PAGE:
Review: Texas club music icon Lotic continues Bjork's makeover on One Little Indian with another beautiful 12", cropped and packaged in a gorgeous silk-screened bag. Bjork's "Notget" had already been retuned by Lotic, but this time he returns to the turn with his Fromdeath version, jumping from solitary drones to broken shreds of power electronics, tribal drums and gun shots. It's a jagged, wayward affair for the more adventurous disc jockey, and one that will please both the floor shakers and the brain melters - this tune is only a shadow of its original self, and it comes as this week's top of the tips..!
Review: With a passion for bleak, post-industrial landscapes, drawn-out experimental compositions and mind-altering modular electronics, Craven Faults may well be the 21st century's answer to early Cabaret Voltaire. Certainly, we could imagine Richard H. Kirk, Stephen Mallinder and Chris Watson being impressed by "Intakes", the foreboding, paranoid and slowly shifting A-side to the self-consciously mysterious outfit's second vinyl outing. It ebbs and flows impressively over the course of 14 minutes, offering a dusk-to-dawn journey that evokes mental images of shuttered factories and boarded up housing estates. Flipside "Ings" is arguably even better, with pulsating, Tangerine Dream style arpeggio synthesizer melodies bobbing and weaving for 17 mesmerizing minutes.
Review: There's always been something rather special about King Britt's ability to effortlessly switch musical focus between projects and aliases. Contrast, for example, the retro-soul giddiness of Sylk 130, the electronic polyrhythms and heavy bruk of Oba Funke, and the trippy electronic darkness of his work under the baffling Fhloston Paradigm pseudonym. This debut album under that alias - on the back of a handful of singles a few years back - is predictably magical, mixing spaced-out textures and stargazing synths with off-kilter rhythms, loose jazz beats and Detroit-inspired grooves. Dark and atmospheric, with a touch of the Jeff Mills about it (certainly conceptually, if not aesthetically), The Phoenix makes for mesmerizing listening from start to finish.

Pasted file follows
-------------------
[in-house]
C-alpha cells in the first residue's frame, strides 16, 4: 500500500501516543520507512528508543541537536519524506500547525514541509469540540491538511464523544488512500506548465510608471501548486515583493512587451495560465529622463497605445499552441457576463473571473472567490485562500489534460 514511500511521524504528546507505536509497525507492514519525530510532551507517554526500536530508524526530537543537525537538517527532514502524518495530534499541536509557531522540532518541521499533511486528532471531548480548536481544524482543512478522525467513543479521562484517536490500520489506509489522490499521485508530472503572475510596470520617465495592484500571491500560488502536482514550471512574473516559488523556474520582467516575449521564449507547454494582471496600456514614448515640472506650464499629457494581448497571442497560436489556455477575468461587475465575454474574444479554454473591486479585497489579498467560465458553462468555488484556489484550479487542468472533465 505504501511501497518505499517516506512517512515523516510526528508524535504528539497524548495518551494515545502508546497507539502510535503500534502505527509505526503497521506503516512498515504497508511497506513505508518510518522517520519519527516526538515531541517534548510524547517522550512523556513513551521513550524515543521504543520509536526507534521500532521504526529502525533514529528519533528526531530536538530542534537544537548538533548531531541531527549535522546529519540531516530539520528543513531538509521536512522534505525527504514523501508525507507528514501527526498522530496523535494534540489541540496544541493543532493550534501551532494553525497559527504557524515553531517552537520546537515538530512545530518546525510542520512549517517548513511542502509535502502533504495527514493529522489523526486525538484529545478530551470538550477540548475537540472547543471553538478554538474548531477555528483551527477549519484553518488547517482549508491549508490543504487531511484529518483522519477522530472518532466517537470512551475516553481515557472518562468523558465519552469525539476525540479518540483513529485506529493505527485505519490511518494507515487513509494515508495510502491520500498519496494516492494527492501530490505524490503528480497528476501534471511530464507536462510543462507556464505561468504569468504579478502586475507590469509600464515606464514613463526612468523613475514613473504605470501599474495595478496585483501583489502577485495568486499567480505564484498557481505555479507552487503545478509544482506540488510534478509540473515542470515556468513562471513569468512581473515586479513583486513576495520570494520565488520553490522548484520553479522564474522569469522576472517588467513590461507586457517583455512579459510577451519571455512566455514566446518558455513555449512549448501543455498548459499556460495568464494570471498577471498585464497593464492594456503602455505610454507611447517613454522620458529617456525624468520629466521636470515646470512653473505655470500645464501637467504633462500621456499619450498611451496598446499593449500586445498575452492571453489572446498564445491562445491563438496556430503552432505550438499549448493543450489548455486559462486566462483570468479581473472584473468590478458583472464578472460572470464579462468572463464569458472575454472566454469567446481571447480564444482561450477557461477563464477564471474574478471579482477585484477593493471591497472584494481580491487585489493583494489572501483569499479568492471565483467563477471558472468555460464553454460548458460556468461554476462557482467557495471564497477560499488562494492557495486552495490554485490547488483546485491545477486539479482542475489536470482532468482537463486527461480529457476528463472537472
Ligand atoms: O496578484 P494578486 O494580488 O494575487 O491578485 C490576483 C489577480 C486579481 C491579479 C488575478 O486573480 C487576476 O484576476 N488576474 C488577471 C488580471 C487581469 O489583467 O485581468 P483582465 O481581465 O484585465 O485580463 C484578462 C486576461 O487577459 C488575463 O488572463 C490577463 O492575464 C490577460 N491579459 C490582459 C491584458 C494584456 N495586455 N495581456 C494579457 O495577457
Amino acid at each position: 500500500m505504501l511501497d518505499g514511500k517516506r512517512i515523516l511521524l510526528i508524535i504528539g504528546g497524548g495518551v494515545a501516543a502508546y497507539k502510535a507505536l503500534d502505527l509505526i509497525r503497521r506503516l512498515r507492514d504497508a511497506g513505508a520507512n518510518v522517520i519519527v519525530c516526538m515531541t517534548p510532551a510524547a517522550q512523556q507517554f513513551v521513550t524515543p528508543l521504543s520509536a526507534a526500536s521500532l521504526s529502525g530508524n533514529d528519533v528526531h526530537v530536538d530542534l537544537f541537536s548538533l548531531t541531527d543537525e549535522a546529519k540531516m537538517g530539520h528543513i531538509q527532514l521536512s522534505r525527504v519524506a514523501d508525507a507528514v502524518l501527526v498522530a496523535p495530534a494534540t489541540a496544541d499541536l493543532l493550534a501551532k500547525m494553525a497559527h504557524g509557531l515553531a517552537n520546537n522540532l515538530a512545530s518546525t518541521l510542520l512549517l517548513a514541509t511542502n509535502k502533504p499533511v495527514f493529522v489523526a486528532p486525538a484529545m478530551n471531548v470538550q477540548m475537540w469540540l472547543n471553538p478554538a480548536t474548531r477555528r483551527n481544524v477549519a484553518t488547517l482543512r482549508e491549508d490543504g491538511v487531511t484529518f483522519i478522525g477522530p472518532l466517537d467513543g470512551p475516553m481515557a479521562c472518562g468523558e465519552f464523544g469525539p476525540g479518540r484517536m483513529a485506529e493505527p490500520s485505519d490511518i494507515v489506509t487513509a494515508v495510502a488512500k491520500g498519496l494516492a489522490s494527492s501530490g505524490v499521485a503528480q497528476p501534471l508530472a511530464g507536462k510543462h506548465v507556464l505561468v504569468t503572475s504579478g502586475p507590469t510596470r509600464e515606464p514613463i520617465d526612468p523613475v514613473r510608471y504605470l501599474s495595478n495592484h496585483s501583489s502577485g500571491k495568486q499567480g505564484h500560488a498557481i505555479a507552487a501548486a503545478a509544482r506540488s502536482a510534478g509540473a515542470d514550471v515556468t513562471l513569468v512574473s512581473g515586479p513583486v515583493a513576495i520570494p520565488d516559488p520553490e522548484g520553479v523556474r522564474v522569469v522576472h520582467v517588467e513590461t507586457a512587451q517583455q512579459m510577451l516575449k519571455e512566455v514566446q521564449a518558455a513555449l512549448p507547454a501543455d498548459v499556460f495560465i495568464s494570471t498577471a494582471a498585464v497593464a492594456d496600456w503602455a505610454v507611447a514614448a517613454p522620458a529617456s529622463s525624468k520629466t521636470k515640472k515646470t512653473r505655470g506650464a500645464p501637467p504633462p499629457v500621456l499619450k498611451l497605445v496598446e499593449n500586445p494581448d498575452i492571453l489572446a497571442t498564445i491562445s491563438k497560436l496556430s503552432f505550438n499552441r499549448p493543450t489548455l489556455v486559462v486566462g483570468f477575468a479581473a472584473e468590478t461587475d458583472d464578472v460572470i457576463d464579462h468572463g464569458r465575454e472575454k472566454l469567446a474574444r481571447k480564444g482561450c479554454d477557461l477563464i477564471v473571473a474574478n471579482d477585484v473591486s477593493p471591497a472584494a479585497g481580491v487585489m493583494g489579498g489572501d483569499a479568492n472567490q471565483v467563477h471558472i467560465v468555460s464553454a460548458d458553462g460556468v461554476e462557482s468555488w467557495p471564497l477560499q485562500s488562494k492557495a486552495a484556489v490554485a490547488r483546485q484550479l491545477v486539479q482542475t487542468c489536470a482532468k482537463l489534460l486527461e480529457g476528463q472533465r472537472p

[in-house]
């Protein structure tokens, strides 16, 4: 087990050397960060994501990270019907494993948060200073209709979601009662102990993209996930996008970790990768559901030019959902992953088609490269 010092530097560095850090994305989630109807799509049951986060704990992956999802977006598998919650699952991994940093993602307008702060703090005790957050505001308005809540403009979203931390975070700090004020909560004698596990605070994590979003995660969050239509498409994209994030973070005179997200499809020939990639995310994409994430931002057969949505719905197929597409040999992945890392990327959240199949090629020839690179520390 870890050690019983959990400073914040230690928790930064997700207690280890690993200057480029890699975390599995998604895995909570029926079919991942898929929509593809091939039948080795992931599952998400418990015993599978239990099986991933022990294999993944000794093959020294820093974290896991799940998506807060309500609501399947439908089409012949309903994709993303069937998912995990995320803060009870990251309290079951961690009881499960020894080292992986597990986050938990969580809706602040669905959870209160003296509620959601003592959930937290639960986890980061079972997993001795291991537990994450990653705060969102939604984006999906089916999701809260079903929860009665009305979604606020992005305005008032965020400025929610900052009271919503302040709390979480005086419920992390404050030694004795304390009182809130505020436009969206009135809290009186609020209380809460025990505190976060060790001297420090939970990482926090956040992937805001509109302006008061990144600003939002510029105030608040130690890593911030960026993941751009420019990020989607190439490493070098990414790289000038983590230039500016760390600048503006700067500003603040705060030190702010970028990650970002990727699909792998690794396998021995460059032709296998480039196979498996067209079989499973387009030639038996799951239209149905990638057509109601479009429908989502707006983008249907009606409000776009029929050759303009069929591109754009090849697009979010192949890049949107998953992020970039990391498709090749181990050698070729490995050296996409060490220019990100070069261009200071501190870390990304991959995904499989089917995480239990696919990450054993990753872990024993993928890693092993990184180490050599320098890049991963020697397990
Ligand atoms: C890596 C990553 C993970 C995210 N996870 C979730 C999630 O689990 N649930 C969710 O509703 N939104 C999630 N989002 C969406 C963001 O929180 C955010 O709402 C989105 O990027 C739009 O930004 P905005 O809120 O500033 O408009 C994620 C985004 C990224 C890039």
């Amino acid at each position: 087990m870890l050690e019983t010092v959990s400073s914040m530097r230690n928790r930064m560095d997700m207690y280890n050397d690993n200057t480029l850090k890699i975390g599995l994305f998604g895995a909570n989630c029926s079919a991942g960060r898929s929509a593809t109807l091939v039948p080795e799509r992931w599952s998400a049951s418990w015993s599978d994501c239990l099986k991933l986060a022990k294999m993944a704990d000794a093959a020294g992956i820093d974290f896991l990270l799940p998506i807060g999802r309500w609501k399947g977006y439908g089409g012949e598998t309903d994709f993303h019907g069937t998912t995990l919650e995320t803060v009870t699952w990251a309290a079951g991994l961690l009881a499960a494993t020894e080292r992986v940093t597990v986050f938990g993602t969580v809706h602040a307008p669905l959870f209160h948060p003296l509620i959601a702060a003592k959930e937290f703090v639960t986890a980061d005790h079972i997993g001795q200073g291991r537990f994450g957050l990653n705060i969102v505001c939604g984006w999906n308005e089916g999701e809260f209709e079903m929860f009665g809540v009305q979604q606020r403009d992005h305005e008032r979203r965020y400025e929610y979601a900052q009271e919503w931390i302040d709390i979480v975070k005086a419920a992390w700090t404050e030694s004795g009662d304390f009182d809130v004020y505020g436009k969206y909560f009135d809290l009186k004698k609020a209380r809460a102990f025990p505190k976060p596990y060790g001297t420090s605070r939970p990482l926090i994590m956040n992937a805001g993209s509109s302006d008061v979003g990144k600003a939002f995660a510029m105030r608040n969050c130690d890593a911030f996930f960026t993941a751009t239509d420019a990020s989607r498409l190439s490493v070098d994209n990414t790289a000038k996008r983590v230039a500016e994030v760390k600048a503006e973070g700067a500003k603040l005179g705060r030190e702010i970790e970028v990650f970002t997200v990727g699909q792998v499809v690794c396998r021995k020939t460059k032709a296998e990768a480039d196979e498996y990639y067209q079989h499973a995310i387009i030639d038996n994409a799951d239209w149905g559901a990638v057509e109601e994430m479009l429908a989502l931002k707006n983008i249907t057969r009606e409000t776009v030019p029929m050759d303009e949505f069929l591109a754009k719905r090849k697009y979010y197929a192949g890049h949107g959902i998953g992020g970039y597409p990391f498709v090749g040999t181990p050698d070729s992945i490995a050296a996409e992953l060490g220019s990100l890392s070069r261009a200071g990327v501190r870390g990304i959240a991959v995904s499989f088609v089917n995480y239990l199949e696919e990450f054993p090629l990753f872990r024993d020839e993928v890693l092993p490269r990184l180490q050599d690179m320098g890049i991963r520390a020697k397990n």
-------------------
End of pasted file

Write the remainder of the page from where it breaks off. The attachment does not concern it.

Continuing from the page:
Review: Although you're probably into the current wave of ambient that is being released today, one must pay homage to the original innovators of the genre. Jon Hopkins is one such producer; an integral part of the British downtempo wave of the late 90s and early 2000s which has featured other ground-breaking artists like Squarepusher, The Orbital and many more. Opalescent is his debut album from 2001, and this reissue is pressed up by the original Just Music imprint from back in the day. Hopkins' music on here is the sort of stuff to be enjoyed by a any sort of listener; bittersweet electronic soul that touches many different aspects of electronica and IDM. From the placid waves of "Elegaic", to the break-driven balearica of "Private Universe", through to the spectral "Opalescent" itself, and the more industrial tones of "Fading Glow", Jon Hopkins takes the listener through the full cycle, and gives us many different reasons to find this album still as compelling as it was back fifteen years ago.
Review: Steven Porter: easily the funniest alias we've heard in a long time. No, people; this ain't the American, early noughties progressive house legend who once famously described his style of music as 'Porterhouse'. In all seriousness: this is the collaborative project of Japanese artists Yuji Kondo and Katsunori Sawa who have appeared previously with their extreme noise terror for the likes of DJ Nobu's Bitta and Berlin's Weevil Neighbourhood. On the Superbad EP they give us the bleak body bashing industrial textures of "Dwell In Hell" and the Sunn O))) sounding black metal guitar drone of "Wild Pitch". Elsewhere, the brutal futurist extremism of "Ignorance Reins" calls to mind classic British Murder Boys.